There are multiple approaches to determining a person's status as a millionaire. One of the two most commonly used measurements is net worth, which counts the total value of all property owned by a household minus the household's debts. According to this definition, a household owning an $800k home, $50k of furnishings, two cars worth $60k, a $60k retirement savings account, $45k in mutual funds, and a $325k vacation home with a $250k mortgage, $40k in car loans, and $25k in credit card debt would be worth about $1,025,000; and every individual in this household would thus be a millionaire. However, according to the net financial assets measurement used for some specific applications (such as evaluating an investor's expected tolerance for risk for stockbroker ethics), equity in one's principal residence is excluded, as are lifestyle assets, such as the car and furniture. Therefore, the above example household would only have net financial assets of $105,000. Another term used is "net investable assets" or working capital. These practitioners may use the term "millionaire" to mean somebody who is free to invest a million units of currency through them as broker. For similar reasons, those who market goods, services and investments to HNWIs are careful to specify a net worth "not counting principal residence". At the end of 2011, there were around 5.1 million HNWIs in the United States,[9] while at the same time there were 11 million millionaires[10] in a total of 3.5 million millionaire households,[11] including those 5.1 million HNWIs.

“While it’s still fairly new and unstable relative to the gold standard, cryptocurrency is definitely gaining traction and will most certainly have more normalized uses in the next few years. Right now, in particular, it’s increasing in popularity with the post-election market uncertainty. The key will be in making it easy for large-scale adoption (as with anything involving crypto) including developing safeguards and protections for buyers/investors. I expect that within two years, we’ll be in a place where people can shove their money under the virtual mattress through cryptocurrency, and they’ll know that wherever they go, that money will be there.” – Sarah Granger, Author, and Speaker.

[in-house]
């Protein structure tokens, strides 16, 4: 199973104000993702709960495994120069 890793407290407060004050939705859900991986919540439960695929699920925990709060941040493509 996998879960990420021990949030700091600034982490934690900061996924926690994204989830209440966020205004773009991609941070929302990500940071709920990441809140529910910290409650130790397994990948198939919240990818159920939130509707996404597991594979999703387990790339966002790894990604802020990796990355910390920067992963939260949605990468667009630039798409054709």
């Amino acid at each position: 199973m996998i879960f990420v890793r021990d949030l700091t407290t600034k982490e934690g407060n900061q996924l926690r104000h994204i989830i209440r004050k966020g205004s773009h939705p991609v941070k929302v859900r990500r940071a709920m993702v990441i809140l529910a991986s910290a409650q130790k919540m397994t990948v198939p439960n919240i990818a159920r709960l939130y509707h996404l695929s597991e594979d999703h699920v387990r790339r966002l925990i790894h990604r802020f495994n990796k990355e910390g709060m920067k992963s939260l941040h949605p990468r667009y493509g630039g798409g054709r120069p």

In cryptocurrency networks, mining is a validation of transactions. For this effort, successful miners obtain new cryptocurrency as a reward. The reward decreases transaction fees by creating a complementary incentive to contribute to the processing power of the network. The rate of generating hashes, which validate any transaction, has been increased by the use of specialized machines such as FPGAs and ASICs running complex hashing algorithms like SHA-256 and Scrypt.[30] This arms race for cheaper-yet-efficient machines has been on since the day the first cryptocurrency, bitcoin, was introduced in 2009.[30] With more people venturing into the world of virtual currency, generating hashes for this validation has become far more complex over the years, with miners having to invest large sums of money on employing multiple high performance ASICs. Thus the value of the currency obtained for finding a hash often does not justify the amount of money spent on setting up the machines, the cooling facilities to overcome the enormous amount of heat they produce, and the electricity required to run them.[30][31]
Another type of physical wallet called a hardware wallet keeps credentials offline while facilitating transactions.[106] The hardware wallet acts as a computer peripheral and signs transactions as requested by the user, who must press a button on the wallet to confirm that they intended to make the transaction. Hardware wallets never expose their private keys, keeping bitcoins in cold storage even when used with computers that may be compromised by malware.[99]:42–45
The first decentralized cryptocurrency, bitcoin, was created in 2009 by pseudonymous developer Satoshi Nakamoto. It used SHA-256, a cryptographic hash function, as its proof-of-work scheme.[14][15] In April 2011, Namecoin was created as an attempt at forming a decentralized DNS, which would make internet censorship very difficult. Soon after, in October 2011, Litecoin was released. It was the first successful cryptocurrency to use scrypt as its hash function instead of SHA-256. Another notable cryptocurrency, Peercoin was the first to use a proof-of-work/proof-of-stake hybrid.[16]
^ "Millionaire (n and adj)" (available online to subscribers but also available in print). Oxford English Dictionary. Retrieved 20 July 2008. 1816 BYRON Let. 23 June (1976) V. 80 He is still worth at least 50-000 pds{em}being what is called here [sc. Evian] a ‘Millionaire’ that is in Francs & such Lilliputian coinage. 1826 B. DISRAELI Vivian Grey I. ix, Were I the son of a Millionaire, or a noble, I might have all.